“My name is Jaime, and I’m chronically overscheduled.”
There might not be a twelve-step program for women like me, but I have a feeling I’m not alone.
As I’ve been praying about and reflecting on how I’d like my life to look different in 2020, the word “sabbath” keeps coming to mind. I’m not thinking of it in only the literal sense of keeping one day set apart for rest and worship (although I could use work on that as well… maybe that’s another post for another day!). What I mean is more of the spirit of sabbath: that my life, my family’s life, and our home would be permeated by a spirit of peace, rest, and worship.
5 Lessons I’ve Been Learning About The Spirit of Sabbath
Here are a few things God has been showing me about what the spirit of sabbath means in my own life:
1.) A Spirit of Sabbath Results From an Identity Securely Rooted in Christ.
What I’ve found is that my compulsion to over-schedule has resulted from misplaced identity.
Deep down, I don’t think I consider myself valuable or worthy of approval if I’m not constantly doing something. When we have people over I spend so much time buzzing around worrying about whether everyone has what they need that I fail to connect with people on a meaningful level. I think I’m afraid that if I sit down I’ll be looked upon as lazy or idle by others when in reality I think I might just end up making everyone as nervous as I am.Jaime is sharing 5 lessons God has been teaching her about the spirit of sabbath on Candidly Christian… Click To Tweet
In the past, I have said “yes” to everything anyone asked of me to the point of total burnout, all because I feel like my value to them is based on what I do, not who I am. But in doing this I override the plans God has for me (not to mention others) by saying yes to everything without consulting God about what jobs He would have me do.
Good Things Aren’t Always The Best Things…
Lately, this has been especially hard. My kids are all in school for the first time in almost 14 years. If I’m being really, brutally honest I’ll admit that the idea terrified me. I had this perception that people would know I was a stay-at-home mom with all kids in school and that my value would be diminished in their eyes because I wasn’t being productive (at least as far as “they” were concerned; whoever “they” were!).
So what did I do?
I volunteered 5 days a week in my kids’ schools.
Don’t get me wrong, I love this time in the kids’ classrooms! It has been one of the highlights of my year. But once again, I didn’t really consult God before jumping in with both feet. I just wanted to be sure I was covered and involved in activities that made me feel productive and valuable.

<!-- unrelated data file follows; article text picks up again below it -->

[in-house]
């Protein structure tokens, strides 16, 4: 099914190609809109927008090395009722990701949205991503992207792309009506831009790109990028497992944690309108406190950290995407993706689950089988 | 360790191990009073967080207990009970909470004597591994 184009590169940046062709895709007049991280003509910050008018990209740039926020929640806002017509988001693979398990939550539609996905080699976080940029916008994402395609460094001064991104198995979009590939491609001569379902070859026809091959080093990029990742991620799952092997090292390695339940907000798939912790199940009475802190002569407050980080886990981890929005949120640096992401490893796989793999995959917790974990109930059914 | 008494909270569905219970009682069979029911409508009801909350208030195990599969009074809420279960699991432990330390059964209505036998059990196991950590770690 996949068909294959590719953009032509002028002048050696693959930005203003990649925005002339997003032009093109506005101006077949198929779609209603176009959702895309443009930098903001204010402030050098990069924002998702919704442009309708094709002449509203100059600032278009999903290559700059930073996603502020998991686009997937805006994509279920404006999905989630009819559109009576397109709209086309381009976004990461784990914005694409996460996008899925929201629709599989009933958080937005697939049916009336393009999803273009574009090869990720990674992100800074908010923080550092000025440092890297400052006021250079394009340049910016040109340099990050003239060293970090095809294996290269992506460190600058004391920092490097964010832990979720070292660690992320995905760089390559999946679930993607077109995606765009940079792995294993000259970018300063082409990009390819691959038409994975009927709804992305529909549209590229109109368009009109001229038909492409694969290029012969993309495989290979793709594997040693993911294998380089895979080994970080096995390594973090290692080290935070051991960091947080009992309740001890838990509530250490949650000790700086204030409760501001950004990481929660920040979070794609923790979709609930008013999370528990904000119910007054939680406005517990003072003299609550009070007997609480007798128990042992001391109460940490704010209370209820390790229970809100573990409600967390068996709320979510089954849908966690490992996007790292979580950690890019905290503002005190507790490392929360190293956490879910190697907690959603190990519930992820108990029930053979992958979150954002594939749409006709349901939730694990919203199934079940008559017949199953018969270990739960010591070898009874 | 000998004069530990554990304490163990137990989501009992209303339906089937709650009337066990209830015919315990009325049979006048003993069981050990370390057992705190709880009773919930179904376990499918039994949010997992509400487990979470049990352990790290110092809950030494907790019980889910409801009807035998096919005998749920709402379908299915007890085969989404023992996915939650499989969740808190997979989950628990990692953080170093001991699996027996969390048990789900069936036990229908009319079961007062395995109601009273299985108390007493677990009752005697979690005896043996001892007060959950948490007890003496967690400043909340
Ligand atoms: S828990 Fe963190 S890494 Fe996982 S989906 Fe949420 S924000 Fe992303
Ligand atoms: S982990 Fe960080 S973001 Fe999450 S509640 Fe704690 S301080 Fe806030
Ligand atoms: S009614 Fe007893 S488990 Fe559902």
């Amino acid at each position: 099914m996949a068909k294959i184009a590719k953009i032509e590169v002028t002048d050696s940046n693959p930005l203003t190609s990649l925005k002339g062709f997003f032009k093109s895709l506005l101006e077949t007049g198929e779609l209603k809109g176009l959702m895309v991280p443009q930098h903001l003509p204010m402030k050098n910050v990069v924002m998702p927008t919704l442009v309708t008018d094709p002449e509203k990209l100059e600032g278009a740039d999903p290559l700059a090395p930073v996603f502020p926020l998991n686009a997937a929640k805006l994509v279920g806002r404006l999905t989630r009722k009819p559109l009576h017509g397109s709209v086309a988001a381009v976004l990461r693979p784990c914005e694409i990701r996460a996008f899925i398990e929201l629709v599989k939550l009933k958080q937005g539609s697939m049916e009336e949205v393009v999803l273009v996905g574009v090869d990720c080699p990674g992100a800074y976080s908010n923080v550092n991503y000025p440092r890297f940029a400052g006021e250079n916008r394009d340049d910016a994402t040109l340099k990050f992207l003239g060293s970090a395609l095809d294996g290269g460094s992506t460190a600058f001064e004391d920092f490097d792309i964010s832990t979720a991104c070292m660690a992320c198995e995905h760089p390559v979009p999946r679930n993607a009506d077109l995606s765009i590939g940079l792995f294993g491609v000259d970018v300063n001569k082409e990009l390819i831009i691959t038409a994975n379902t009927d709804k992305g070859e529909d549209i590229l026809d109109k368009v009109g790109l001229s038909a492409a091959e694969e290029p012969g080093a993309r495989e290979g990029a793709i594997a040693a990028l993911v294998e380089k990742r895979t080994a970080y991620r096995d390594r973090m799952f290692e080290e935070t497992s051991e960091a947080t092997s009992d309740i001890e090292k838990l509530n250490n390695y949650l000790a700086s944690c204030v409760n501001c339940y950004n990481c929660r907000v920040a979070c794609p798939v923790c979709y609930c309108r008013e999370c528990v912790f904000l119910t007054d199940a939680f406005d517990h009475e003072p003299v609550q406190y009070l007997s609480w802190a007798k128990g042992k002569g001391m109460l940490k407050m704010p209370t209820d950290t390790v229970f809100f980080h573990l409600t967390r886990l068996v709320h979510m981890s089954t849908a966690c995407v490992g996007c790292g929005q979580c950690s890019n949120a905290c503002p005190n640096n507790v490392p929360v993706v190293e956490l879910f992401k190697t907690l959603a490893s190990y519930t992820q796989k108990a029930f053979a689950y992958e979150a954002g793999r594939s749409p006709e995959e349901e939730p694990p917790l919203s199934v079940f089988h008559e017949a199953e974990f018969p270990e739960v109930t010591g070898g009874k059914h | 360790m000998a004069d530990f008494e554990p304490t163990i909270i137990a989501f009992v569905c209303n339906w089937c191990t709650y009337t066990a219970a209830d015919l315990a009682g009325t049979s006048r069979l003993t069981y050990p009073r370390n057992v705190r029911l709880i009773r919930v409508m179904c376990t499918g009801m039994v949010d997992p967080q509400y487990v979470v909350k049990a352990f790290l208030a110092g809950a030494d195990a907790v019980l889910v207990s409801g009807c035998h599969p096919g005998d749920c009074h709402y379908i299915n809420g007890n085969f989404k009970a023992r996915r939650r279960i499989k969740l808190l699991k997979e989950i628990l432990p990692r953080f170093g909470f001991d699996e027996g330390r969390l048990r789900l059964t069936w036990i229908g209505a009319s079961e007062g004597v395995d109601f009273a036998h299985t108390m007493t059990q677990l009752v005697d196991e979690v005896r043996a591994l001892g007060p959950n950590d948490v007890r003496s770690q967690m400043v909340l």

Sometimes I wear my busyness like a badge of honor. Sometimes it’s an excuse why my house isn’t really in order (both physically and figuratively) like I’d hope for it to be. But one constant is that my need to over-schedule chokes out the spirit of sabbath my soul longs for.
2.) A Spirit of Sabbath Doesn’t Necessarily Mean Saying No To Everything.
Jesus was confronted by the Pharisees about breaking the sabbath (Mark 3) and about His disciples reaping and eating grain on the sabbath (Matthew 12). He was very clear that sabbath “rest” didn’t always mean doing nothing.
My temptation has been that in striving for a spirit of sabbath in 2020 I need to pull back from everything and choose “no” for my word of the year. But I think God brought the word “sabbath” to mind as opposed to “no” because there are times when things that seem like work (like taking care of basic needs as the disciples did and serving others like Jesus did when he healed) can actually be blessed by God and used to restore and energize us.
God taught me a very important lesson about this a couple of years ago, and it has come back to my mind as I’ve asked Him to help me understand what sabbath should look like in my own life. I was supposed to serve in the Cold Weather Shelter our church hosts weekly in the winter months, which for my shift means being present and awake at our church one Sunday night a month from 2 am to 6 am Monday morning with a partner. I have to confess, I dread the loss of sleep each month. It can take days to recover, but knowing I’m helping families with children not have to sleep on the streets or in their cars or at more dangerous shelters makes it totally worth it for me.